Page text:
KARACHI: The Federal Board of Revenue (FBR) has tightened its clearance regulations to check unnecessary imports that cause a spread in trade deficit, officials said on Thursday.

The officials said the restriction on clearance of around 1,875 items was imposed considering the abnormal rise in imports. “Now, an individual would not be able to file goods declaration on his own for clearance of goods falling under 45 different categories of goods,” a Pakistan Customs official said.

“Instead, these items will only be cleared through goods declaration filed by a licenced customs agent.” The official said the restrictions will be applicable from October 20 and cover milk, vegetable and fruits, coffee and tea, cereals, meat products, confectionary items, chocolates, tobacco, perfumes, bathroom articles, kitchenware and ceramic items, suitcase and handbags articles, fabrics, carpet and blankets, readymade garments, shoes and home appliances.

Most of the items are imported from China with which Pakistan’s trade deficit sharply rose to $12.67 billion in 2016/17 from $4.032 billion in 2012/13. The country’s imports amounted to $14.13 billion and exports stood at $1.5 billion during the last fiscal year. Both the countries signed a free trade agreement in 2006. The official said the objective is to discourage imports of unnecessary items and identify individuals who import such goods.

Pakistan’s imports surged to $53.02 billion in the fiscal 2016/17 as compared to $44.68 billion in the preceding fiscal, showing a growth of 18.67 percent. Annual trade deficit widened 36.32 percent.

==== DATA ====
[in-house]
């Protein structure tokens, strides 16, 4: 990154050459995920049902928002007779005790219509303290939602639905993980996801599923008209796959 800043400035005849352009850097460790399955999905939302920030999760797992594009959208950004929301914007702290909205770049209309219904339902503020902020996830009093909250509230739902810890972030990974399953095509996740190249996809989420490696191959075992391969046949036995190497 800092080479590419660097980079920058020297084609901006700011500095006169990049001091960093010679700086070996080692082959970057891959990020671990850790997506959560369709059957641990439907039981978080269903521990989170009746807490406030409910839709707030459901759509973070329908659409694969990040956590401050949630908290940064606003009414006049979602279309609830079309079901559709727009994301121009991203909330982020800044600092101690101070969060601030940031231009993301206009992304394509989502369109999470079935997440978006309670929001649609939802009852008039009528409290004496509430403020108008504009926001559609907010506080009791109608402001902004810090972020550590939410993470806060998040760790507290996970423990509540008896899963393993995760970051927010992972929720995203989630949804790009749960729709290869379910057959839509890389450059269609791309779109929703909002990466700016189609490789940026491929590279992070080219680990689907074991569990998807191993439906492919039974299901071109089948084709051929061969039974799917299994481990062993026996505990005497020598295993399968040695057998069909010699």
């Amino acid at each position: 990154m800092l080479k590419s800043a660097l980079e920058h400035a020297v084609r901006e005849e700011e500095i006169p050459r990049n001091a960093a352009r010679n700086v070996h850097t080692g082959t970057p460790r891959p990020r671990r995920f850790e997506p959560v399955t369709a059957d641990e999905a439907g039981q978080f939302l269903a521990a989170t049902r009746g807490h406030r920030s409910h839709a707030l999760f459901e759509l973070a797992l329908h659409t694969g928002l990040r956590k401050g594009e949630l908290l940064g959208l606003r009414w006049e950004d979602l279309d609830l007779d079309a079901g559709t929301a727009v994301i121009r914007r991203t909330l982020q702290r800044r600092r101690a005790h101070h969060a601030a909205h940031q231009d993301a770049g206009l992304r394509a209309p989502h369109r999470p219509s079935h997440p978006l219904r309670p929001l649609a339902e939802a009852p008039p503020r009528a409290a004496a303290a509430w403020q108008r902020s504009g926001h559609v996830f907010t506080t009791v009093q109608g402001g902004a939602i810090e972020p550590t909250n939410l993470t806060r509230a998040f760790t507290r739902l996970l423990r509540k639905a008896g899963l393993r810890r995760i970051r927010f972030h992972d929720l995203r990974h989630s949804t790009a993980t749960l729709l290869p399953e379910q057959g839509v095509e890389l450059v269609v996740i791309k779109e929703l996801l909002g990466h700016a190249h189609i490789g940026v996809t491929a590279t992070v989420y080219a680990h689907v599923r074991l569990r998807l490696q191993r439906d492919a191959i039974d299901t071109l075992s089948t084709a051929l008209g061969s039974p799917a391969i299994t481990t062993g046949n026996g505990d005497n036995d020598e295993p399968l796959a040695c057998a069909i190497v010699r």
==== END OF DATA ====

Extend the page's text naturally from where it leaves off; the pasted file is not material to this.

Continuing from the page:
Higher imports pace of continued in the first quarter of the fiscal 2017/18 and surged 22.19 percent to $14.26 billion, while trade deficit widened 29.75 percent. The official said Pakistan Customs issued instructions regarding the decision to all the customs stations across the country.

The customs authority allows individual importers to file goods declaration alone on those items that are liable to duty and tax payments. “This relaxation resulted in a massive increase of various products, especially retail products, which were already produced or manufactured locally,” the official added.

Besides, in most of the occasions the customs authorities were unable to identify an individual importer at the time of post clearance audit as their details were found fake. “After the restriction, the customs clearing agent will be liable along with an importer for any violation,” the official said.